While none of us like being told what to do, our federal, state and local governments sure do like telling us when things are required. And when it comes to construction workforce reporting requirements, we’re just beginning to see the tip of the iceberg.
From the Federal EEO report to the California Pay Data Report to project-level local hire requirements, many of us are feeling a heavier and heavier burden to submit regular reports about our workforce compensation and composition.
So why does it matter? According to the Association of Building Contractors, in 2022 alone the construction industry needs 650,000 additional workers. Additionally, Willis Watson Towers, a global advisory firm, published their risk index in 2017, indicating that diversity is a Top 20 problem for our industry internationally through 2027. We feel this firsthand every day: we’ve never had more to build, but we can’t hire great people fast enough to meet the demand.
Many of us find these requirements annoying. In some ways, they absolutely are! But what if we didn’t just look at it as an annoying reporting requirement? What if we actually analyzed our workforce data to create better workplaces?
In this guide, we’re going to take a 30,000 foot view of the workforce reporting requirements you may encounter as a contractor. While we can’t include all the fine details here, we at Miter would love to partner with you not only to help you meet statutory workforce reporting requirements, but also to help you build a fairer, more effective organization.
Federal DEI & EEO Reporting Requirements
If you’re an employer with 100+ employees, or if you’re a federal contractor with 50+ employees, you need to file the EEO-1 Component 1 report every year.
The EEO-1 report is a breakdown of your workforce by Ethnicity, Gender, and Job Category. Generally speaking, it’s best practice to allow your employees to self-report their ethnicity and gender. You’ll need to make sure you can confidentially acquire and securely store this data on EVERY employee you pay every year - even if they only last a few days!
Right now, the federal government is not requiring you to report on income data in this report and that simplifies it a bit, but… Some states already ask you to look at pay in connection to demographics and others are considering it!
As you can imagine, keeping track of this data without technology can be cumbersome and error-prone. We highly encourage all employers to find an HCM solution - whether it’s Miter or another solution - to securely collect and store this data on an ongoing basis.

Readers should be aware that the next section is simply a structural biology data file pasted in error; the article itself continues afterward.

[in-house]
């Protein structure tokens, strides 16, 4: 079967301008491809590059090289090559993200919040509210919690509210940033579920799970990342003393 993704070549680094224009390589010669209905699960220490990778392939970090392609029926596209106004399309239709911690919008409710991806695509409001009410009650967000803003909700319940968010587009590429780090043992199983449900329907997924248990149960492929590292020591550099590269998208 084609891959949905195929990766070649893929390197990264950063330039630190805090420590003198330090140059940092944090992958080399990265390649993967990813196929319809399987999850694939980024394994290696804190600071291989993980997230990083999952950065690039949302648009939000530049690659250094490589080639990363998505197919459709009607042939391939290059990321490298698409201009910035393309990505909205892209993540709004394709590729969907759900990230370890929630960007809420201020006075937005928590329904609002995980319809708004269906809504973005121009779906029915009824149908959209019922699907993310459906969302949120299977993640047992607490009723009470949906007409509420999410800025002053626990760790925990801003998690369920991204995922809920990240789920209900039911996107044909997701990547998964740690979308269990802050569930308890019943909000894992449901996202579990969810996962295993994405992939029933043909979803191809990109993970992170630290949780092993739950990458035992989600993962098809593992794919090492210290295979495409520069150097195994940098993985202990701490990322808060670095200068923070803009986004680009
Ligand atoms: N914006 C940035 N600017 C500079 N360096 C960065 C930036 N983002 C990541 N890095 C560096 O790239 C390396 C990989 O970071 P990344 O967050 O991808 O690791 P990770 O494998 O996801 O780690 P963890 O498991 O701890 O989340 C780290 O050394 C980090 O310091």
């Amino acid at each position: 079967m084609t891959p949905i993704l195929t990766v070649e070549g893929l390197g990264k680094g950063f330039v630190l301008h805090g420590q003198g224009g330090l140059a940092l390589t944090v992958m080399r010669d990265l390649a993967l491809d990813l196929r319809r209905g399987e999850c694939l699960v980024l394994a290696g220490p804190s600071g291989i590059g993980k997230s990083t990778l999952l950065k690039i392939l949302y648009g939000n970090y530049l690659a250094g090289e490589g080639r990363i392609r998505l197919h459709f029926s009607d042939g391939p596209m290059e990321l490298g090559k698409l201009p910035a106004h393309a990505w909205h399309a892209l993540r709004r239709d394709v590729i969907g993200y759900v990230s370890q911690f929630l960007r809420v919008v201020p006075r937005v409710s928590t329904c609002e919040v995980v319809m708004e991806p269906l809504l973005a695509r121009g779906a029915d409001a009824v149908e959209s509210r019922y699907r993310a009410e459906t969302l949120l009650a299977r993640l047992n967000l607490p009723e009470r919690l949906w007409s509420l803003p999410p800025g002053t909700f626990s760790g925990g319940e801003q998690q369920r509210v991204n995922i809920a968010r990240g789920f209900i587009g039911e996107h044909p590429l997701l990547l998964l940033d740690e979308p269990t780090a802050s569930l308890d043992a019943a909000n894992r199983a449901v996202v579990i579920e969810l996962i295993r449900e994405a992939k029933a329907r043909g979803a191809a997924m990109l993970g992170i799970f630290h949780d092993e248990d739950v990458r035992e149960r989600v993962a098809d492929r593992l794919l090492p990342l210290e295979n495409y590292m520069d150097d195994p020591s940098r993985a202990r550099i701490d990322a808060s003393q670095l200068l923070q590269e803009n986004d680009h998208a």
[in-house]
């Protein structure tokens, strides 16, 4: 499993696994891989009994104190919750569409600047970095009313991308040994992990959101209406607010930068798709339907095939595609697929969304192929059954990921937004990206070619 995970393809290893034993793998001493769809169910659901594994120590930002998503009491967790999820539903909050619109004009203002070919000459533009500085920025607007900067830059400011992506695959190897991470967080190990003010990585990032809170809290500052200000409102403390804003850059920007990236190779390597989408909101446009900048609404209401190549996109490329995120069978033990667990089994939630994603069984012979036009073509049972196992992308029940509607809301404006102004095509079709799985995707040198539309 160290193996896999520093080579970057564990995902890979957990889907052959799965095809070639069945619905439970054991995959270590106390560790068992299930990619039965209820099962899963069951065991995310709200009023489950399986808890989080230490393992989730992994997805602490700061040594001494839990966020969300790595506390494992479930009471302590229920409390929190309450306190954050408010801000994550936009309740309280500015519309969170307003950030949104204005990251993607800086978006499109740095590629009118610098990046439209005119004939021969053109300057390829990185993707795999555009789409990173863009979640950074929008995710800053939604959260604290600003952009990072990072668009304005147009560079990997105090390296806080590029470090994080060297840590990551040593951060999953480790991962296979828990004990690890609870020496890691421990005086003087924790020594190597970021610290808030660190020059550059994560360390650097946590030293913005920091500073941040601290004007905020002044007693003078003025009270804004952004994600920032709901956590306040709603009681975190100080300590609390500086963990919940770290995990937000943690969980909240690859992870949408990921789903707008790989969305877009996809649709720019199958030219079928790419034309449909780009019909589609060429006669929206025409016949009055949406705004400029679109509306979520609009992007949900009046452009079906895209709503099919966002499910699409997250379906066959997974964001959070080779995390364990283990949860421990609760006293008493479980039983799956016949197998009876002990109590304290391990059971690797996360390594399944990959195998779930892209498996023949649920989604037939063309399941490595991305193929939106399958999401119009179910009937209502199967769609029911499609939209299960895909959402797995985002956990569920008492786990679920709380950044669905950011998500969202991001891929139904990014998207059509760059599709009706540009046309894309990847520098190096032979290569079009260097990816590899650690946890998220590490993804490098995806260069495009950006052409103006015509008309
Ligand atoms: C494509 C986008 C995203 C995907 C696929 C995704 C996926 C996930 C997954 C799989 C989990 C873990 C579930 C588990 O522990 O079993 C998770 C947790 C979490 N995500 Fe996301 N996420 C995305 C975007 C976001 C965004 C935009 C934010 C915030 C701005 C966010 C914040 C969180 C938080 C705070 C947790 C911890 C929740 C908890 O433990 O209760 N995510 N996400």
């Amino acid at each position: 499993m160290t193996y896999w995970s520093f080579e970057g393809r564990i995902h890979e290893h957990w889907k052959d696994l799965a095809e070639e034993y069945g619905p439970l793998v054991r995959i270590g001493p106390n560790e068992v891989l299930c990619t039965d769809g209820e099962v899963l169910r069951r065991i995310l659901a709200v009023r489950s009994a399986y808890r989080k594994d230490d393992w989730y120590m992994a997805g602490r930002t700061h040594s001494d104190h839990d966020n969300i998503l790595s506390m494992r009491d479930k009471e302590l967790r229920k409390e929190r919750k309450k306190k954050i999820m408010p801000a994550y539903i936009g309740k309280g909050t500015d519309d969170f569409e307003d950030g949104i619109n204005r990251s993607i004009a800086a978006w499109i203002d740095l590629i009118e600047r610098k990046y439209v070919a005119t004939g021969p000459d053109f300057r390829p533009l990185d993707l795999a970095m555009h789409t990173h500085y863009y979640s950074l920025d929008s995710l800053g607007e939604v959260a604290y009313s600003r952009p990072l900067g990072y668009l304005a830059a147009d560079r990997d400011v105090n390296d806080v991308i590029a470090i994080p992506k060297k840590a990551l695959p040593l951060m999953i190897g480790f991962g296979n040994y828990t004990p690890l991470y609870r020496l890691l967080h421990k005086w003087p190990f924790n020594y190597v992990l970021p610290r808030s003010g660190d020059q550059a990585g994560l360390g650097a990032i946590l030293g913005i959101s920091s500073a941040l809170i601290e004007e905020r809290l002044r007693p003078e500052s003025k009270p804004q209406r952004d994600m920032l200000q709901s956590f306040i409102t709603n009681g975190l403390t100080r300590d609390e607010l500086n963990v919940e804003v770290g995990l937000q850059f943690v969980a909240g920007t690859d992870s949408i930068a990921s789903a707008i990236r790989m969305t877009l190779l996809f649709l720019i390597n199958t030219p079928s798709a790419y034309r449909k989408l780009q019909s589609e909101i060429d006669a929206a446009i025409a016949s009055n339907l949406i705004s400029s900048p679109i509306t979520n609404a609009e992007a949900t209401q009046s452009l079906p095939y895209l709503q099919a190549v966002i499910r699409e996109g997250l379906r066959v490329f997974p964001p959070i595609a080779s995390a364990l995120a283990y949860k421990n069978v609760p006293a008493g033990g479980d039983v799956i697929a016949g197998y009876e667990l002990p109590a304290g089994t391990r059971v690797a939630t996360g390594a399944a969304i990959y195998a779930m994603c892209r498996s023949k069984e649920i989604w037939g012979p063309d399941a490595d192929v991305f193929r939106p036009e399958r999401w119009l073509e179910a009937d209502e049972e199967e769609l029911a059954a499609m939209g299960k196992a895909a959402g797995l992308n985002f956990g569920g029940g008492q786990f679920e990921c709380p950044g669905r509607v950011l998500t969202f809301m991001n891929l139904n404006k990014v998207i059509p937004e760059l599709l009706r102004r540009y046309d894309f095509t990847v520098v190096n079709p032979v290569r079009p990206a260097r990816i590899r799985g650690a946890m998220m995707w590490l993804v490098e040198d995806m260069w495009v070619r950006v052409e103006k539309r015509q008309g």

State-level DEI reporting requirements
Employers are not just subject to federal requirements; they’re also subject to state, county, and for construction contractors, project-level reporting requirements.
Consider, for example, the fine state of California. The CA CRD (California Civil Rights Department) requires employers with 100+ employees to report their workforce composition not only by ethnicity, gender, and job category, but also by pay rate and hours worked.
You may be saying, “that’s just crazy California”, but there is a reason The Economist stated in 2019 that “California… frequently creates political winds that sweep across the country.” And it is. Right before Equal Pay Day in 2021, Illinois became the second state in the nation to require workforce pay data collection in addition to ethnicity, race and gender information for all employers with 100 or more employees. With this new pay data reporting beginning in 2024, Illinois goes even farther than California or even the federal government with corporate diversity information, similar to that on the EEO-1, published publicly within 90 days of reporting.
While each state has a vastly different take on private corporate politics, many states are looking for ways to encourage companies toward a more diverse future. States like Colorado, Connecticut, Nevada and Washington, and even New York City, only ask you to include pay ranges in job postings, but this is a close first step to asking for diversity and equity reports every year! Sadly, what most construction firms will find in reviewing their reports is a clear lack of diversity in their ranks.
Project-level reporting requirements
Often, awarding bodies impose additional workforce reporting requirements on contractors beyond those required by federal and state governments. Section 3 HUD projects, for example, require contractors to submit reports proving that 30% of their workforce qualifies as Section 3 workers. Many California-funded projects come with Skilled & Trained Workforce requirements which specify the % of workers in certain trades who must have graduated from an applicable apprenticeship program.
What’s your next step? (Don’t worry - Miter can help!)
In our experience, few contractors are 100% prepared to comply with the workforce reporting requirements headed their way. This is especially true of fast-growing contractors - as you take on new types of projects, and as you hit higher and higher employee count thresholds, your workforce reporting requirements.
Miter provides simple tools to help you securely collect, store, and report workforce data, enabling you not only to comply with federal, state, and project-level reporting requirements, but also understand your workforce at a deeper level and develop a robust workforce strategy.
In order to take our industry where we haven’t been before, we’re going to have to do something we have never done before! We need to look for our next generation candidates in new places and in new ways, encourage our current employees more creatively, and support our managers to be champions for inclusion. The good news is that long term studies have consistently shown that diverse workforces demonstrate increased productivity, are better at problem-solving, and respond more creatively over time, so we don’t have a lot to lose in trying.